Beauty is in the eye of the beholder
WHENEVER there’s a poll about “most beautiful” celebrities, it almost always becomes controversial, because beauty is in the beholder’s eye—and there will always be detractors.
I recall the protests that followed after popular choices were bypassed by Hollywood cameramen and makeup artists in their 12 top choices in 1952.
For me, the most beautiful actress at the time was Ava Gardner, who had flawless skin and, at 5’5”, was taller than Ann Blyth and Elizabeth Taylor (both 5’2”) and Vivien Leigh (5’). I didn’t judge beauty based only on what was seen in movie stills (or being photogenic)—which was why I didn’t include Marlene Dietrich and Joan Crawford. My list also included Greta Garbo and Ingrid Bergman. I thought Carole Lombard was a great comedienne—but, an iconic beauty? I thought not.
And neither was Jean Harlow, who was certainly not in the category of Audrey Hepburn, Hedy Lamarr and the luminous Lana Turner. I loved the spunk of Maureen O’Hara, who looked great in Technicolor, since she was red-haired, green-eyed and tall.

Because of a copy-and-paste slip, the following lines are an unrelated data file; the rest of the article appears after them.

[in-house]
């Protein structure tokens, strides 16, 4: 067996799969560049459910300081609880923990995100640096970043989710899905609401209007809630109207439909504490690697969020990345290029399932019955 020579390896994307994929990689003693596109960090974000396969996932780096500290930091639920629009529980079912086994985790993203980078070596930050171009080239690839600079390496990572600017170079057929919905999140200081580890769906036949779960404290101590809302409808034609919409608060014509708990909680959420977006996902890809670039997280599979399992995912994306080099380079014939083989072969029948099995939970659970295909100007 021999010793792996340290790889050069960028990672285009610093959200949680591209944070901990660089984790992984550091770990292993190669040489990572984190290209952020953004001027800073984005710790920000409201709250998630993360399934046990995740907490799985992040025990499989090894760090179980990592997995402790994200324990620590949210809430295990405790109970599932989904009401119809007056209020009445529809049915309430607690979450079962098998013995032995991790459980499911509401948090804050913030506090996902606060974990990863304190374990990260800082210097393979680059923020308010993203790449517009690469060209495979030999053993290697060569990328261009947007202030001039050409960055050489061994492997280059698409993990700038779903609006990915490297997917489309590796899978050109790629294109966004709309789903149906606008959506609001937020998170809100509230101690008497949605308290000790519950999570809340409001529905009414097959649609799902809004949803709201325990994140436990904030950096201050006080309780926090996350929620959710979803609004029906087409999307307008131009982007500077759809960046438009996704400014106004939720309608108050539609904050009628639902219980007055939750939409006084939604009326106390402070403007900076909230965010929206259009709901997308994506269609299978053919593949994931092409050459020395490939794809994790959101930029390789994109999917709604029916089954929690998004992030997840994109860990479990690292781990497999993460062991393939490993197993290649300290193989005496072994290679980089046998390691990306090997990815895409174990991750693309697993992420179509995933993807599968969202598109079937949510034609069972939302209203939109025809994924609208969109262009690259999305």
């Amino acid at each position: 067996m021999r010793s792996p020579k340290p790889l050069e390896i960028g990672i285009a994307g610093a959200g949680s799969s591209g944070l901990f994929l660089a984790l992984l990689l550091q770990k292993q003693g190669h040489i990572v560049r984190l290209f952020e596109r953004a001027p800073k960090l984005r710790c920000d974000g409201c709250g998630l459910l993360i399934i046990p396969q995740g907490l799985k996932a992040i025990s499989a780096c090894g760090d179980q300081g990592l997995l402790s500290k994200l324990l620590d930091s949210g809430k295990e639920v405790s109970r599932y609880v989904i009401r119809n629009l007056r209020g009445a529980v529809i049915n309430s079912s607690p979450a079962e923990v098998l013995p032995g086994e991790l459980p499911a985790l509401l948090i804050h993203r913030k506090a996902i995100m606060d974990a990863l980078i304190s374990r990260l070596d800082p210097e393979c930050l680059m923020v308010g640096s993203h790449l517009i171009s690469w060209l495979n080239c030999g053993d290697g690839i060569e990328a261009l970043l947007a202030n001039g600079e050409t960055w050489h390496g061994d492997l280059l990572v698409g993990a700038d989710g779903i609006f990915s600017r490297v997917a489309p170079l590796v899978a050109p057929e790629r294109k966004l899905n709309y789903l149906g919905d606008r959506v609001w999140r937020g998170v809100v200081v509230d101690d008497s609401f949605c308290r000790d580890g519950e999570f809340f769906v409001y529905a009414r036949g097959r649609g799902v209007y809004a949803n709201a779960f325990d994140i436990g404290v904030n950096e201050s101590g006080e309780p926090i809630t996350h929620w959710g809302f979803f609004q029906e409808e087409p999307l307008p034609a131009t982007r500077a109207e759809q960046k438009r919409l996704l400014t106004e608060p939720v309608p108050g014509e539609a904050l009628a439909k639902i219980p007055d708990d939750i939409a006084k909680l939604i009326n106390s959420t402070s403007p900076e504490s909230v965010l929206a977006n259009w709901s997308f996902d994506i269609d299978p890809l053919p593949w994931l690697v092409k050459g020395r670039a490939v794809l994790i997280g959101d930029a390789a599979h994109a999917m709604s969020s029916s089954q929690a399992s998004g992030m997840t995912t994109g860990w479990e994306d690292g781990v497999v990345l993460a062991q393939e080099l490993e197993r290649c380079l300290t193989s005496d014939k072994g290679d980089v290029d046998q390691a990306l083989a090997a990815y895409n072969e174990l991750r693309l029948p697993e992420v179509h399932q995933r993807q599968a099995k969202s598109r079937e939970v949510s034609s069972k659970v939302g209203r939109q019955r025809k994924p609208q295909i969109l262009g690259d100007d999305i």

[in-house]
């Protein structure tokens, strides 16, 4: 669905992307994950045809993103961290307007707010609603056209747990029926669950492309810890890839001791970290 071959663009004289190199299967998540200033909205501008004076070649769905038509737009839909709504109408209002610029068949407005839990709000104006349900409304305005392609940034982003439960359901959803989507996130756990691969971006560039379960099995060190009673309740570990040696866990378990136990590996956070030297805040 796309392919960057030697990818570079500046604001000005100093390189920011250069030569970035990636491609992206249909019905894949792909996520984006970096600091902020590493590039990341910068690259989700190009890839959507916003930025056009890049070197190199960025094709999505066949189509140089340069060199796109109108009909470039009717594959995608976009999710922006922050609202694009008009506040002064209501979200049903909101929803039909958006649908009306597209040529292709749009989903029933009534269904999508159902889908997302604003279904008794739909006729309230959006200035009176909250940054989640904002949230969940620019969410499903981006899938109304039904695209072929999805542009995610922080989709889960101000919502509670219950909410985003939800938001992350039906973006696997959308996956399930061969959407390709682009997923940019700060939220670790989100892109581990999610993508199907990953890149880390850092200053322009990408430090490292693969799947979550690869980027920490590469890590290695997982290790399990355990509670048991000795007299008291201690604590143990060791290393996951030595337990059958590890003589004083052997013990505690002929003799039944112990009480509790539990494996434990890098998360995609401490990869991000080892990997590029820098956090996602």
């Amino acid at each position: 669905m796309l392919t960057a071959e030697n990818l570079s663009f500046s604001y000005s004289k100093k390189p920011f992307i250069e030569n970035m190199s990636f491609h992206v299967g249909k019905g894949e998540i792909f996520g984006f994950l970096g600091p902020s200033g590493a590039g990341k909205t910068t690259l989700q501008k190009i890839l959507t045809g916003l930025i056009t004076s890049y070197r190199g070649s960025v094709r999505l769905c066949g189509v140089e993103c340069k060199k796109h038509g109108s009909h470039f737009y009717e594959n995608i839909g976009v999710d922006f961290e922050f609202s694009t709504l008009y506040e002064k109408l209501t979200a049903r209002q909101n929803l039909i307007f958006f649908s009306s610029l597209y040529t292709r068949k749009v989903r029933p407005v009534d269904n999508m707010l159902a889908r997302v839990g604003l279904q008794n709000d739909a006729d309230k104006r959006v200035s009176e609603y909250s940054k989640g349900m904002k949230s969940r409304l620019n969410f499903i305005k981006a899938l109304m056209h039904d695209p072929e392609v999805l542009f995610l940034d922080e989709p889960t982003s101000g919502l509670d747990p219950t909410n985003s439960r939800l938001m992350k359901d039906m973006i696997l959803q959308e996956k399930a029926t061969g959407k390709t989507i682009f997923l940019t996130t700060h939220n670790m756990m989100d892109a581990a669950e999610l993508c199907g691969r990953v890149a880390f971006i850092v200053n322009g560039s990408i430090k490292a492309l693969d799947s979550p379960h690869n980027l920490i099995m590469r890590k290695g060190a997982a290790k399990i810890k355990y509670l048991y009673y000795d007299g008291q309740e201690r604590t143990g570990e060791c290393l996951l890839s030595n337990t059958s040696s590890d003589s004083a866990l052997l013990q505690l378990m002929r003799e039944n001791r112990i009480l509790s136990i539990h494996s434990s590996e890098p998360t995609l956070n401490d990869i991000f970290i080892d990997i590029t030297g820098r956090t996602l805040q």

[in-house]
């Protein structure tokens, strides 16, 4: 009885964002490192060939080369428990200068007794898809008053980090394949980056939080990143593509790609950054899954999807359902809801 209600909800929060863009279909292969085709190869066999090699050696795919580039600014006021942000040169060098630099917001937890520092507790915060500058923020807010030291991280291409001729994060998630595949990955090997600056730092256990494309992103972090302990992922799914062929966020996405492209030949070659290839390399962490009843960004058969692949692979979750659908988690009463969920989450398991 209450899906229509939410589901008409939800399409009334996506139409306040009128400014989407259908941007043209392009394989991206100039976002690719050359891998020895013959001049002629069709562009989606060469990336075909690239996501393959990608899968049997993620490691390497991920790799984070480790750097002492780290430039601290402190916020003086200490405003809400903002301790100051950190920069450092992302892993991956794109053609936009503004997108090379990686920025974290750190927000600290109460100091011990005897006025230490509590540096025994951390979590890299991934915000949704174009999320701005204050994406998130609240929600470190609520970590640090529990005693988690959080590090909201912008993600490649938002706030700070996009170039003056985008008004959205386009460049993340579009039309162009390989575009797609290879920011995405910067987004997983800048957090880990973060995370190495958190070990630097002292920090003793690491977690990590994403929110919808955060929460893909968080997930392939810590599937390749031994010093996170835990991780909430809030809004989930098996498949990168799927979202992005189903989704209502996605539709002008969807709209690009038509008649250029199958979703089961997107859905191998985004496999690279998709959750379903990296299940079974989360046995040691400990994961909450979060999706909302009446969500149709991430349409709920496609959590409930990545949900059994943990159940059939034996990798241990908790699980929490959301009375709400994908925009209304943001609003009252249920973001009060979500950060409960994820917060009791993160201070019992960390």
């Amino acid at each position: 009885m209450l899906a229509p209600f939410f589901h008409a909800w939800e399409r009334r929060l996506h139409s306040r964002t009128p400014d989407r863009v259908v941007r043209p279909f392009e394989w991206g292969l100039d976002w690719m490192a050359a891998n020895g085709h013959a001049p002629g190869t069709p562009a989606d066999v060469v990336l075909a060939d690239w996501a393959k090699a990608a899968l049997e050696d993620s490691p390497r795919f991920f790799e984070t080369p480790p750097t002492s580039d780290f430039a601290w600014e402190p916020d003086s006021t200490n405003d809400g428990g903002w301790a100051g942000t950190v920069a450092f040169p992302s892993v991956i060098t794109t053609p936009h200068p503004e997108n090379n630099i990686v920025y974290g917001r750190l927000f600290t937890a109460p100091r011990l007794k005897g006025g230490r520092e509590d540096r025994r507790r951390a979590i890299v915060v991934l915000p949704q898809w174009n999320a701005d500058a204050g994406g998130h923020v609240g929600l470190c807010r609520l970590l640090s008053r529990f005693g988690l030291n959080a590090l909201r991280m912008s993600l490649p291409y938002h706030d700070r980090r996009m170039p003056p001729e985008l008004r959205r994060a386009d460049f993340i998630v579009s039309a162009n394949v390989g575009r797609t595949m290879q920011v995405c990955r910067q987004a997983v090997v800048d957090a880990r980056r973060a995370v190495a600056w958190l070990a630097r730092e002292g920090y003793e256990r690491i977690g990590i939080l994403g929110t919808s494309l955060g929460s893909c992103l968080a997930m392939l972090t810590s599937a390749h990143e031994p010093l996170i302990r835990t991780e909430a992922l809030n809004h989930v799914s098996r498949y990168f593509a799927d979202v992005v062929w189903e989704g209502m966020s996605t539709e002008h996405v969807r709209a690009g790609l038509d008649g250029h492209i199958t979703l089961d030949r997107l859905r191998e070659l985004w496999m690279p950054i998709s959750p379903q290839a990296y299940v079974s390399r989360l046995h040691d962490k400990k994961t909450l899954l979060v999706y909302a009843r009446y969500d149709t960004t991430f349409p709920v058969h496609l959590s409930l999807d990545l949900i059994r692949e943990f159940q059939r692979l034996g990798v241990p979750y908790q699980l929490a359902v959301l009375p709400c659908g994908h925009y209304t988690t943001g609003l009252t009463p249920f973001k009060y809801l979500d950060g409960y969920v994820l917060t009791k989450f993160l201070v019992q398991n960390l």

The actresses included on the controversial list I came across on the Internet are Taylor, Leigh, Gardner, Claudia Cardinale, Lamarr, Rita Hayworth, Gene Tierney, Dietrich, Marilyn Monroe, Sophia Loren, Audrey Hepburn, Grace Kelly, Bergman, Turner, Garbo, Carole Lombard, Lauren Bacall, Olivia de Havilland, Maureen O’Hara and Jean Harlow.
I would not have included Cardinale, Dietrich, Lombard, Bacall, O’Hara and Harlow. Monroe and Loren had their noses fixed, so what you see onscreen isn’t really “natural” beauty. My choices would include Ilona Massey, Mona Freeman, Elaine Stewart, Jennifer O’Neil and Arlene Dahl.
A list of the greatest Hollywood beauties wouldn’t be complete without Gardner, Leigh, Taylor, Lamarr, Stewart, O’Neil and Bergman. And, I forgive you if you include Audrey Hepburn in that prodigiously lovely bunch!